Knickers in a twist: Americano in China (2/2)

Tuesday 25 September 2012, 12.57pm HKT

The idioms of reality (cont.)

Cost realities (cont.)


Now for something completely different, let’s look at Italy.

via Italy Travels Guide

Since 99% of English speakers know nothing about Italy (other than the names of the usual Italian dishes), I’ll give you a quick rundown of getting an Italian degree to compare against a China degree.

Whereas British, American and Chinese universities operate roughly identically in terms of course pathways and awards (lower/upper secondary, bachelor’s, master’s and doctorates), the Italian system is totally different.

Italy runs a unified and unitary education system. People go through 12 years of schooling and get one diploma at the end. Elementary and secondary education is described as such only for convenience; the entire ‘bloc’ is ‘schooling’ (‘istruzione’).

In the UK, kids get several different secondary school exam certificates for several different subject passes at GCE (now GCSE) O- and A-levels. In the USA, kids get umpteen different ‘graduation’ certificates for different years and whatnot, so I’ve been told.

via Unibo

Italian higher education works in ‘cycles’:—

the First Cycle corresponds to undergraduate studies in English-speaking countries

the Second Cycle is split into two levels: the ‘first level’ is sort of ‘post-undergraduate’ and more professionally geared, and the ‘second level’ more property corresponds to the master’s level in the English-speaking world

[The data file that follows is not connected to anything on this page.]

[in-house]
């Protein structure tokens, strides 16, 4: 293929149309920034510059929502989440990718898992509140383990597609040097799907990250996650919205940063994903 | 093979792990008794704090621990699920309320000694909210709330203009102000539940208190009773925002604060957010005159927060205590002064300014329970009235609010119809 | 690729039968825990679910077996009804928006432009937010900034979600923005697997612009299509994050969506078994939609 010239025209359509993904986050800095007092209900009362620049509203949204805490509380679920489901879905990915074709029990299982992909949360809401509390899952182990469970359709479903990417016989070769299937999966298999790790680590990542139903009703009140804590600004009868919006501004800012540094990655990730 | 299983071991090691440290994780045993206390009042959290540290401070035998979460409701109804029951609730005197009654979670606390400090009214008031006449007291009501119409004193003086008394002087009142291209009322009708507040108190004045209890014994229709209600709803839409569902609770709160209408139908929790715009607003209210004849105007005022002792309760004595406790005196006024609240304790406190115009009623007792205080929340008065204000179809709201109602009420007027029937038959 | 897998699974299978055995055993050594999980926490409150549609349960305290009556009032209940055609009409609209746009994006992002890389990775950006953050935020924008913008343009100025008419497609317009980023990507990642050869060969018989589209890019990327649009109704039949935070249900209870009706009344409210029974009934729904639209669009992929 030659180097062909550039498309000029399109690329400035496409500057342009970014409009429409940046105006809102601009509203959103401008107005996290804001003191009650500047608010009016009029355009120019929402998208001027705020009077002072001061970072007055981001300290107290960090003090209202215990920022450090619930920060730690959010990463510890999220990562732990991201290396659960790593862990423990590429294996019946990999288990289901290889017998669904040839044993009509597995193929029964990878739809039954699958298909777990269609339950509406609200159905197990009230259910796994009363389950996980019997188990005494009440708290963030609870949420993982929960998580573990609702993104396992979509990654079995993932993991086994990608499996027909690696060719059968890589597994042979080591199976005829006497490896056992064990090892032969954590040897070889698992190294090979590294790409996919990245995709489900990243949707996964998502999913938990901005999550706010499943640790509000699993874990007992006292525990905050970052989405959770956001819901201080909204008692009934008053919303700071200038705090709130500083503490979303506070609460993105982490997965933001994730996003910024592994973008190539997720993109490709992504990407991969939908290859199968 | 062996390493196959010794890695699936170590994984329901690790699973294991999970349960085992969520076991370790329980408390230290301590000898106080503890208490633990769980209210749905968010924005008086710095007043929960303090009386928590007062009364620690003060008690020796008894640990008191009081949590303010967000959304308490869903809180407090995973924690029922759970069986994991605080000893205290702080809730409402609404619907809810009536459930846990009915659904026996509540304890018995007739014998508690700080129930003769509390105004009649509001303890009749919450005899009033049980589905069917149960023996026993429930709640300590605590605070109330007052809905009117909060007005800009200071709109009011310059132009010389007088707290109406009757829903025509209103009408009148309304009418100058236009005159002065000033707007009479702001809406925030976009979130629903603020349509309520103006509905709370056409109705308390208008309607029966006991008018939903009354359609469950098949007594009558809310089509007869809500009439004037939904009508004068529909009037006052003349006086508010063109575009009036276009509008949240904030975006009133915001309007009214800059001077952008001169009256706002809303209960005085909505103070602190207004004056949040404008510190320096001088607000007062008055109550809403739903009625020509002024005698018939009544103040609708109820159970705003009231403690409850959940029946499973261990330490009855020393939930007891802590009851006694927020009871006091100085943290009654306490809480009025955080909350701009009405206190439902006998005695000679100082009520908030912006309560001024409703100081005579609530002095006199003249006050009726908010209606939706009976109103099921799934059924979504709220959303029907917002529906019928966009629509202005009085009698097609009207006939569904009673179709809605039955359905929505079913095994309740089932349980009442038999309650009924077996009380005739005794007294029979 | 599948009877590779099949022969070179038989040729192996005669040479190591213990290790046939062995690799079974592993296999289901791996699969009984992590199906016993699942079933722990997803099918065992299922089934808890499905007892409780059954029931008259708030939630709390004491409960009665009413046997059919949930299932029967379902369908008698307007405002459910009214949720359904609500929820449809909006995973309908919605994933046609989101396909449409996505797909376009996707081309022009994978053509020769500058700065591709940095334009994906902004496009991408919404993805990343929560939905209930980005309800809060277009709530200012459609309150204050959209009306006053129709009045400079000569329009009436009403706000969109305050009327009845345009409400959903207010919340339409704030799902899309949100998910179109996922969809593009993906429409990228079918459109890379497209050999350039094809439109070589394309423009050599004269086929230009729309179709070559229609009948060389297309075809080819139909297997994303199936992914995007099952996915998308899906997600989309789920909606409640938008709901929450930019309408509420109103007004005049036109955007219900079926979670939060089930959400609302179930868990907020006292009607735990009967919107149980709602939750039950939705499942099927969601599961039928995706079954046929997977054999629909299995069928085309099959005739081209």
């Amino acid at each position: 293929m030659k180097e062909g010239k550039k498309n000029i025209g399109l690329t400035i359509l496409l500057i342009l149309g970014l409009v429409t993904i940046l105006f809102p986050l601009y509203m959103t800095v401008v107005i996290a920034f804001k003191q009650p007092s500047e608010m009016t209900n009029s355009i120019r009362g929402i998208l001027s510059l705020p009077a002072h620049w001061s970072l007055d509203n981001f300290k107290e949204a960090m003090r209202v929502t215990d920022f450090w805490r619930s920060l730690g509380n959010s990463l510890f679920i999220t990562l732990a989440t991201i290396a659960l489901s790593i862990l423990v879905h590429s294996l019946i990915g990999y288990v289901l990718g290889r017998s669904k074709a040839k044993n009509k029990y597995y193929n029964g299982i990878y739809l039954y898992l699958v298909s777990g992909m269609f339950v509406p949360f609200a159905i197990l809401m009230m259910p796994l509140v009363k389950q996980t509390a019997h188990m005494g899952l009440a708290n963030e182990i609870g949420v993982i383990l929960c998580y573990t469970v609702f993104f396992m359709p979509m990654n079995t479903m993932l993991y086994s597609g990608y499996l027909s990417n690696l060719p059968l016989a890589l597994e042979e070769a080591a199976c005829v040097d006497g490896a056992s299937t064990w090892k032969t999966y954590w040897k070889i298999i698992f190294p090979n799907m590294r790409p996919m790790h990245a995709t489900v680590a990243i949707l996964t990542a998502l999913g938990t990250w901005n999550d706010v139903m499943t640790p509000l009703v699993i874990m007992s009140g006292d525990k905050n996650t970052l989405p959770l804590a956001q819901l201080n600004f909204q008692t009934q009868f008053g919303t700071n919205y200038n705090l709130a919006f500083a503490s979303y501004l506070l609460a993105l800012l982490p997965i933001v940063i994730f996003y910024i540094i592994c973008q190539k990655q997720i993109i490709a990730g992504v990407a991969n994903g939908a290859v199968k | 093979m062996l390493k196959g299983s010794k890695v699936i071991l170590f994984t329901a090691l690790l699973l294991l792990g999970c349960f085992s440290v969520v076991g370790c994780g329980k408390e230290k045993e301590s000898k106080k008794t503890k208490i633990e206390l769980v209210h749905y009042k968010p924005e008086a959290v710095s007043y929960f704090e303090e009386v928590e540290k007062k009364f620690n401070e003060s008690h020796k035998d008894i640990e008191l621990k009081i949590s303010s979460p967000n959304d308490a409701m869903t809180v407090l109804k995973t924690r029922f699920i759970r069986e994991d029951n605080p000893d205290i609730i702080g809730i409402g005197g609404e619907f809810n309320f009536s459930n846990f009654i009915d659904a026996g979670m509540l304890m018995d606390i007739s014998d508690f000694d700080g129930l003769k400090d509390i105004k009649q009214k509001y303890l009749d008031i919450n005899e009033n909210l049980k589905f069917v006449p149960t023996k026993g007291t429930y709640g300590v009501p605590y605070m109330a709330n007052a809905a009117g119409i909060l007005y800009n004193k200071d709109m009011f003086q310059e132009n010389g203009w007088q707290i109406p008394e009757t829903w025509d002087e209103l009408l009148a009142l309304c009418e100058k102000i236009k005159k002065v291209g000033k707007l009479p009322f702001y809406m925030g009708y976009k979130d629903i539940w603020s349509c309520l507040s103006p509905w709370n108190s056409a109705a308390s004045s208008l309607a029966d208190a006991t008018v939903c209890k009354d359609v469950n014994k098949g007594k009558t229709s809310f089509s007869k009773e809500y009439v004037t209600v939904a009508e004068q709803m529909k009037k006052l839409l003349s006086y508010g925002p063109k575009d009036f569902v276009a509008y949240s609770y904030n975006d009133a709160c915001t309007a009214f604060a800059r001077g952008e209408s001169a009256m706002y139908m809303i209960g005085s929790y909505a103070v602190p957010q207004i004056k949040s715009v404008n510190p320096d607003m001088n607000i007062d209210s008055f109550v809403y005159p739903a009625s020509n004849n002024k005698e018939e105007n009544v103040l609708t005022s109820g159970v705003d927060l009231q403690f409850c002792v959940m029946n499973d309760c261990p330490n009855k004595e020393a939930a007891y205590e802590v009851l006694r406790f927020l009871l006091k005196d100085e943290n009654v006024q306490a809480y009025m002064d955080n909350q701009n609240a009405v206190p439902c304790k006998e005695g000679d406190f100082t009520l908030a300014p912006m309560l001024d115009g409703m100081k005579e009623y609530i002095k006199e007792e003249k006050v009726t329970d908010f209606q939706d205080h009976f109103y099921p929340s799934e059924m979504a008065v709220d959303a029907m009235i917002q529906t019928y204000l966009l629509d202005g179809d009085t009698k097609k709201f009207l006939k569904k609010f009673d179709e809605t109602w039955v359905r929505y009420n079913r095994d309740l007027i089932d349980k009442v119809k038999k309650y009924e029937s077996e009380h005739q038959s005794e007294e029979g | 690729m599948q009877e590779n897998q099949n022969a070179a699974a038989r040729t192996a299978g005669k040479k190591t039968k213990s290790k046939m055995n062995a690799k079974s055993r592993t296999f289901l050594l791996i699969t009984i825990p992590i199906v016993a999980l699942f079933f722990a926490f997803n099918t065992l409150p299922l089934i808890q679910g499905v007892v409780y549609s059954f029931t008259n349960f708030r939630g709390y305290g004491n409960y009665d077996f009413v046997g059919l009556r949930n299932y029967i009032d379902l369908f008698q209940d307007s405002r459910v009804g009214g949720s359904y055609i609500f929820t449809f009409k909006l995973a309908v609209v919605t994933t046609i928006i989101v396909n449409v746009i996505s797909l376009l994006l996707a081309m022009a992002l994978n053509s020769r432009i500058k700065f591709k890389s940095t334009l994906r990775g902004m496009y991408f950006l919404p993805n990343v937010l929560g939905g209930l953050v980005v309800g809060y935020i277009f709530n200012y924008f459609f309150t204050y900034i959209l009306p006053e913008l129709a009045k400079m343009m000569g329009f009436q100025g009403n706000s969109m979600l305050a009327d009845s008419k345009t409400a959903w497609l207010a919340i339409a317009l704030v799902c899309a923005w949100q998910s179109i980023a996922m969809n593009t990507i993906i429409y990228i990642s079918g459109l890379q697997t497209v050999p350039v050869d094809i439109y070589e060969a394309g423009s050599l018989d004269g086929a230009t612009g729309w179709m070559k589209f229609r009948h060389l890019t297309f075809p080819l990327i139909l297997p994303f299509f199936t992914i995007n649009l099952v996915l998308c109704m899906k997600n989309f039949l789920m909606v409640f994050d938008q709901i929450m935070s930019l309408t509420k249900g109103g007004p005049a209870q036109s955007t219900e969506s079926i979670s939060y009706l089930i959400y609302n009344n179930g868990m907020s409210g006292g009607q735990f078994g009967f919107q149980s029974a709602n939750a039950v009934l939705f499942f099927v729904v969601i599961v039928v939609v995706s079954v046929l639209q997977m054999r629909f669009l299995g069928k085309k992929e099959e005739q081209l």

the Third Cycle corresponds to doctorate and post-doctorate levels

The University of Bologna (‘Unibo’) is the pre-eminent body that sets the entire tone of Italian post-secondary education nationwide. Founded in 1088 (or 1158, depending on which history you accept), Bologna was the first university to offer ‘natural magic’ (experimental science) in the 15th or 16th century. Student population is around 80,000, but it’s actually nearer to 150,000 (if you count part-timers and whatnot). World academic ranking is No. 201 to No. 300 (about the same as Brandeis University in the USA or University of Newcastle in the UK) but higher in sciences at No. 101 or 150 (like the University of California, Riverside, or University of Leicester).

Unibo alumni include the jurist Gratian and the Patriarch Heraclius of Jerusalem (12th century), Dante Alighieri (14th century), Nicolaus Copernicus and Albrecht Dürer (15th century), Paracelsus (16th century), Marcello Malpighi (17th century) and Guglielmo Marconi (20th century), among others. If you ever go there, you’re with that illustrious lot.

Tuition fees

Italians live by the adage “Se il prezzo è un crimine, non sprecare il mio tempo” (“If the price is a crime, don’t waste my time”).

Italian universities are rather upfront about fees. In almost every Italian university website I’ve seen, fee information is practically top of the page in the course catalogue. Same with the printed prospectus. Every course unit shows exactly the duration, level, cycle and price.

By contrast, every bleedin’ British, American, Chinese and any other country’s university tries to hide fee information. British and American university websites almost never contain fee details. You end up writing (or ringing up) for fee details — and get told off for making too many enquiries.

Italian university fees operate on five different fee bands and two grant-loan schemes for local and EU students, and one fee structure for overseas students. Within those structures, the fees are the same regardless of subject discipline. Fees are set by presidential decree, so that’s virtually the same everywhere.